August 3, 2018 By Nathaly Pesantez
Long Island City is fuming over yet another delay to the long-stalled Hunters Point Library, with a new petition calling on the city to make amends with the community and sanction those involved in the project’s mismanagement.
The library was last scheduled to open in February 2019, one of the many blown deadlines since the original 2014 target date, later changed to the first part of 2017, for the failed project.
Now at $41 million, the library is twice the original cost, and has been delayed for various reasons, including glass shipments held up in Spain because of a worker’s strike, change ups in the building’s complex design, and a rescheduled groundbreaking.
“This delay is unacceptable in a project that has been planned since development began in Hunters Point over 20 years ago, and has been in process since at least 2010,” part of the petition reads. More than 650 people have already signed the petition.
Meghan Cirrito, president of Friends of Queens Library at Court Square and a libraries advocate, said the project is an embarrassment and a glaring testament to government waste and inefficiency.
“What I’m seeing is a lack of accountability from up high, and a lack of urgency,” she said.
Her group, along with the Hunters Point Civic Association, the LIC Coalition, and more, are unified under one name—LIC United—and are now demanding that the mayor implement an accelerated construction timeline for the project, among other solid actions.
“If the mayor puts his weight behind this, we can actually get the timeline pushed up and have this expedited”, said Brent O’Leary, president of the Hunters Point Civic Association. “We deserve that because this was supposed to open a long time ago. This should be a priority.”
A committee, they say, should be formed to investigate what went wrong with the project, and penalties should be issued to those involved in creating the fiasco, including the Department of Design and Construction, Queens Library, and Triton Structural, the contractor.
“We have placed our trust in the city, the DDC, and Queens Library to shepherd this project through correctly and ethically, and they have lost it,” Cirrito said, adding, “If the people currently on the project are not the right fit, then we need new people.”
The committee should also issue recommendations for redress to the community, LIC United says.
Seven day a week library service is a must once the library opens, Cirrito said, and mobile library service should be offered five days a week until then, rather than the mere five hours of library service a week seen today.
Other demands include greater transparency in communicating the project’s progress to the neighborhood, daily oversight of the construction site, and for original elements excluded from the project to be incorporated into the final library.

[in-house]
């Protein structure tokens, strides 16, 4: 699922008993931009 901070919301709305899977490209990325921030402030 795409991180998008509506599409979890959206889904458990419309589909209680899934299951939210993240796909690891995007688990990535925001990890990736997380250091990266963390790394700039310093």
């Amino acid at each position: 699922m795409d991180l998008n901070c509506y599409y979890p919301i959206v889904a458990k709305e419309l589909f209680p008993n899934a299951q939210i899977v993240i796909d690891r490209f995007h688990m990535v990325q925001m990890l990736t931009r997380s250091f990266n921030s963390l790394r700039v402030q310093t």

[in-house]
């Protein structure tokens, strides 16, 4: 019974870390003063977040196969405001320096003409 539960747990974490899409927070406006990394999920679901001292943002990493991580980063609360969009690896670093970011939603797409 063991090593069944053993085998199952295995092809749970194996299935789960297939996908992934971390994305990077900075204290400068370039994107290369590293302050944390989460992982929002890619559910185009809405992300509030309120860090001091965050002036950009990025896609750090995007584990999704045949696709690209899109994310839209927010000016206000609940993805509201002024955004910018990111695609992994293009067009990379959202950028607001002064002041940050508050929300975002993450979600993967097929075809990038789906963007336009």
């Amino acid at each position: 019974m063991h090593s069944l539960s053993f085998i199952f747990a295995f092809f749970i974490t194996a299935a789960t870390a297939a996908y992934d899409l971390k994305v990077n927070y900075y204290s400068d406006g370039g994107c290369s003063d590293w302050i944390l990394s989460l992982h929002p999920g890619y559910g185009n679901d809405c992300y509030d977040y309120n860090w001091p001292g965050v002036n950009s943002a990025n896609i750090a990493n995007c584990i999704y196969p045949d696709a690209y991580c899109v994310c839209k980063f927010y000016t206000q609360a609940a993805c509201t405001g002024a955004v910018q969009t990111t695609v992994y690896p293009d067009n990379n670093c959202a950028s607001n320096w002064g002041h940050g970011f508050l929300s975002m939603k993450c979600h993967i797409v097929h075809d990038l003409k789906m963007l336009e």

“These demands are a way for the agencies and the elected officials to regain trust from the community and right their wrongs,” she said.
The DDC said it, too, wants to finish this project as quickly as possible.
“We welcome any efforts that would streamline the capital construction process,” said Ian Michaels, a DDC spokesperson.
Michaels said the project has had construction difficulties, but that the agency is working “very closely” with the contractor to complete the project.
“The design itself was modified during construction, and those adjustments extended the schedule,” Michaels said. “When it’s done it will be a great addition to the community and a major cultural attraction for Queens, and we expect it to open next summer.”
Queens Library said in a statement that it recently met with community members to address their concerns (a tour on site that Cirrito attended).
“Queens Library understands the community’s frustration with the delays on the Hunters Point Library project,” a Queens Library spokesperson said, adding, “Jointly with DDC, we will also be speaking with local residents and their representatives at a Community Board meeting in the fall.”
Council Member Jimmy Van Bramer, who told the LIC Post last week that the most recent round of delays are at the hands of the project’s contractor, said he wholeheartedly supports LIC United’s petition.
“This contractor and the abject incompetence by the Department of Design of Construction over the last four years has put us where we are today,” Van Bramer said.
The Council Member, who has harshly criticized the DDC’s “horrific” mistakes that have led to the library’s state, said the project now has direct oversight on behalf of deputy mayor Laura Anglin and Lorraine Grillo, the new DDC president who also heads the School Construction Authority.
“I have noticed that the Library has clearly been prioritized,” Van Bramer said. “However, this new effort does not compensate for the incompetent contractor who has stepped away from the project.”
In addition, Van Bramer says de Blasio should personally pay a visit to the site so he can be held accountable for the project.
The mayor’s office did not respond to a request for comment.
“The community understands that it was mismanagement that caused this,” O’Leary said. “And we’re not going to accept being without a vital service that has been promised to us for so many years.”
Cirrito, who has worked as a librarian for several Queens Library branches, says the project’s delays have not only cost taxpayers millions, but has deprived the neighborhood of a service that offers more than just books.
“There are tangible benefits to having public libraries in a community,” she said. “My concern, as a public library supporter, is that this project has created a generation of families who don’t find value in libraries.”